Microsoft debuted a new website and iPhone app this week. The app, called “Fetch!,” and the site, found at “What-dog.net,” offer users the chance to have a submitted photo matched to a specific dog breed. Over the course of the day Thursday, I started seeing posts trickling through my Facebook feed showing the real entertainment value of the programs, to wit, having pictures of yourself and your friends comically compared to dogs. If you love dogs, laughing, or are just looking for a new way to waste time on the Internet, it’s a winner.
If you’re looking for a fool-proof way to tell what breed your dog is … well, let’s say there’s still quite a bit of work still to be done on that front. I have a distinct feeling that we’re going to be seeing a lot of posts and screengrabs from the Fetch! app across all of our social media sites over the next several weeks. I’ve been road-testing both the web portal and the iPhone app with a number of photos — of my own dog and assorted other subjects — and I’m ready to report on its accuracy and fun value. Let’s get started and see how effective the Microsoft Garage’s experimental artificial intelligence really is!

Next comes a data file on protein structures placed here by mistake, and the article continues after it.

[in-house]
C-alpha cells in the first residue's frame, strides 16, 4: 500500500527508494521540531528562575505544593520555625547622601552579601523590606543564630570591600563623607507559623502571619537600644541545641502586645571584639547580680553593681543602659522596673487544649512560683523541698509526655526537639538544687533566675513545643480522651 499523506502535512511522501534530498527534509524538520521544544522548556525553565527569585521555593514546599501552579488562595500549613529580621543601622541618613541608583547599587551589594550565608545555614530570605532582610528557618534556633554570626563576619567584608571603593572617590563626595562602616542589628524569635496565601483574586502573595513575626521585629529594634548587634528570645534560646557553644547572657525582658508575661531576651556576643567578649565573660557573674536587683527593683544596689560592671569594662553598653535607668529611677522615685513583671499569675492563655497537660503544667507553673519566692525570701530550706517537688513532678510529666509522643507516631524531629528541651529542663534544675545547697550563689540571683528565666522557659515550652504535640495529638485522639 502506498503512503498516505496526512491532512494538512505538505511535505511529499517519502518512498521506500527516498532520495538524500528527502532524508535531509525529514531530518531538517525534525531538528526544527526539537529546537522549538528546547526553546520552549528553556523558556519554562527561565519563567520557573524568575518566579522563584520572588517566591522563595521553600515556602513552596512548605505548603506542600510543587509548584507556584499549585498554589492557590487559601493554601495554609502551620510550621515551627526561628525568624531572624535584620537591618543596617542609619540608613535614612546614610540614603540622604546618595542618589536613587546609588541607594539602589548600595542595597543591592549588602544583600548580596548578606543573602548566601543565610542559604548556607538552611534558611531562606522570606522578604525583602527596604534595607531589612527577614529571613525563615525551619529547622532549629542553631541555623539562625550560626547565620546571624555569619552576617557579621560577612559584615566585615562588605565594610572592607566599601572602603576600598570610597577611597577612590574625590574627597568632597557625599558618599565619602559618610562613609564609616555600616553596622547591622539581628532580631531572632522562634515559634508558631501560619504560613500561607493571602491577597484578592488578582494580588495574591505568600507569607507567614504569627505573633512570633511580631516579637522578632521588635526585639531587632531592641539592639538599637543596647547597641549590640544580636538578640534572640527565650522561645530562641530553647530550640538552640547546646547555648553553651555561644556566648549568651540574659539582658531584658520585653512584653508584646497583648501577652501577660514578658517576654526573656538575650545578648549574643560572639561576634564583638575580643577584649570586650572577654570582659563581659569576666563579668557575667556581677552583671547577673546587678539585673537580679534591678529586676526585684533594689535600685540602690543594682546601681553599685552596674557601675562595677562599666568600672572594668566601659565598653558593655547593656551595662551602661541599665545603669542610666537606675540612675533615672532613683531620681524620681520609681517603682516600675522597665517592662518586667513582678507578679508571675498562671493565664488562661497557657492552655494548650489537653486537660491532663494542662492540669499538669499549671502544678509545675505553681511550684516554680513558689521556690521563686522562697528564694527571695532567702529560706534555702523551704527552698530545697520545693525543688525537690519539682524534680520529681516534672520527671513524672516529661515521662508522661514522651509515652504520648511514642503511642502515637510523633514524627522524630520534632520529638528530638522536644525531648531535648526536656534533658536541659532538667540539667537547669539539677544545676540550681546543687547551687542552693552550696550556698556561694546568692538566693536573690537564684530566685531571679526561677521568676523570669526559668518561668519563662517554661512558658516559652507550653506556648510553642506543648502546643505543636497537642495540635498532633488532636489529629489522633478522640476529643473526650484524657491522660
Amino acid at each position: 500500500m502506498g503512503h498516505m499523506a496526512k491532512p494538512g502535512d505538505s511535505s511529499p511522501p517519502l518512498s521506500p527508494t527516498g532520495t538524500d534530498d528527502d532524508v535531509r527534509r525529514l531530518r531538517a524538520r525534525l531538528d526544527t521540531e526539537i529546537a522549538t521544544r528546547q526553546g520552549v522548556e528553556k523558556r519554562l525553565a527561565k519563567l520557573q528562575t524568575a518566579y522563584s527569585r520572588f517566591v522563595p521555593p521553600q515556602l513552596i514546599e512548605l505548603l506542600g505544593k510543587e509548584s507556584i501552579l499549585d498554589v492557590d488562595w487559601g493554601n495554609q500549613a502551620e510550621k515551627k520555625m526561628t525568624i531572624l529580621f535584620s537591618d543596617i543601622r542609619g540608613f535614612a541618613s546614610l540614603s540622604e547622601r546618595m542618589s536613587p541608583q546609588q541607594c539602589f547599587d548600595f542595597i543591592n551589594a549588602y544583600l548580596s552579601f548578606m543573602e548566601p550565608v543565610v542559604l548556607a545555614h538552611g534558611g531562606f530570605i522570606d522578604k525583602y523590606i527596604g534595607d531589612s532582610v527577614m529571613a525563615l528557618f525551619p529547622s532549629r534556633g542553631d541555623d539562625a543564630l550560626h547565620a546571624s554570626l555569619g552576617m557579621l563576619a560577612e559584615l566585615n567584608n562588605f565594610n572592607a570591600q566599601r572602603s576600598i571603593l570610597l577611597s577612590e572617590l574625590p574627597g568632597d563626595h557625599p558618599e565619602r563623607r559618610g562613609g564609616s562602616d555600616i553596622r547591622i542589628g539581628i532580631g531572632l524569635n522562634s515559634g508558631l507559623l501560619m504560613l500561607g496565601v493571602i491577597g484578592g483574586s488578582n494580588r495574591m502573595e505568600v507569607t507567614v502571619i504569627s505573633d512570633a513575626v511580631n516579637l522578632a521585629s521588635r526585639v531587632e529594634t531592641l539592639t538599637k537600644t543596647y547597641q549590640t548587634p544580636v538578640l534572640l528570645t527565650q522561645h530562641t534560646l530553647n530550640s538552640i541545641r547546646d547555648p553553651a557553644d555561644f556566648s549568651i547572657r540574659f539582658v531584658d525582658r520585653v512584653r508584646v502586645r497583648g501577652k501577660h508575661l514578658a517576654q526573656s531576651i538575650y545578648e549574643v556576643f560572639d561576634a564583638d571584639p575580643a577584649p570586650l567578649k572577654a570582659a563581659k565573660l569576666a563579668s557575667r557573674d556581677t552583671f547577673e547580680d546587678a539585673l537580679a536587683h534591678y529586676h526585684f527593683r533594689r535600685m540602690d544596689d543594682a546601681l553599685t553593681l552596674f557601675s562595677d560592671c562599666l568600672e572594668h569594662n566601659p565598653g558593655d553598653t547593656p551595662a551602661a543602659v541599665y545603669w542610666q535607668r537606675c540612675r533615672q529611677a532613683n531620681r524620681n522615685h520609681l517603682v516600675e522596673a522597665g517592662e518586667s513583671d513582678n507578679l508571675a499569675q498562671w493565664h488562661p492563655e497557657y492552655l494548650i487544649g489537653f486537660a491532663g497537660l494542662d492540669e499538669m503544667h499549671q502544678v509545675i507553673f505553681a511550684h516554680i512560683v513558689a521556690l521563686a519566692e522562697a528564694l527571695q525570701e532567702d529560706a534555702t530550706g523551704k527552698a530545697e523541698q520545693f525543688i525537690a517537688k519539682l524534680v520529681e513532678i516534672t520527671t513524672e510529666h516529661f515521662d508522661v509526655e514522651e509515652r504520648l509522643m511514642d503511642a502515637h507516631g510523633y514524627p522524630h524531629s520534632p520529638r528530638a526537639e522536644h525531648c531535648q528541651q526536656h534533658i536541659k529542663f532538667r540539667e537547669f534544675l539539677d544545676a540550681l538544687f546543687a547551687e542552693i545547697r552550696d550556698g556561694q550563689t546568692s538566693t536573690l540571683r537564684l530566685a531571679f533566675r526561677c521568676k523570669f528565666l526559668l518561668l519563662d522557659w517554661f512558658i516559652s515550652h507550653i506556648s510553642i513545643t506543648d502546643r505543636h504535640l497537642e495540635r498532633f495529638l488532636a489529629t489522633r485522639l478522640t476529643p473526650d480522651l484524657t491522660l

My dog, Baby, is a 2-year-old Bluetick Coonhound mix. What is the “mix”? I have no idea. Can Microsoft’s AI reliably inform me? I first tested the web portal by uploading a photo of Baby that I took a couple of weeks ago. Here is the result that the site, and its #WhatDogRobot, returned: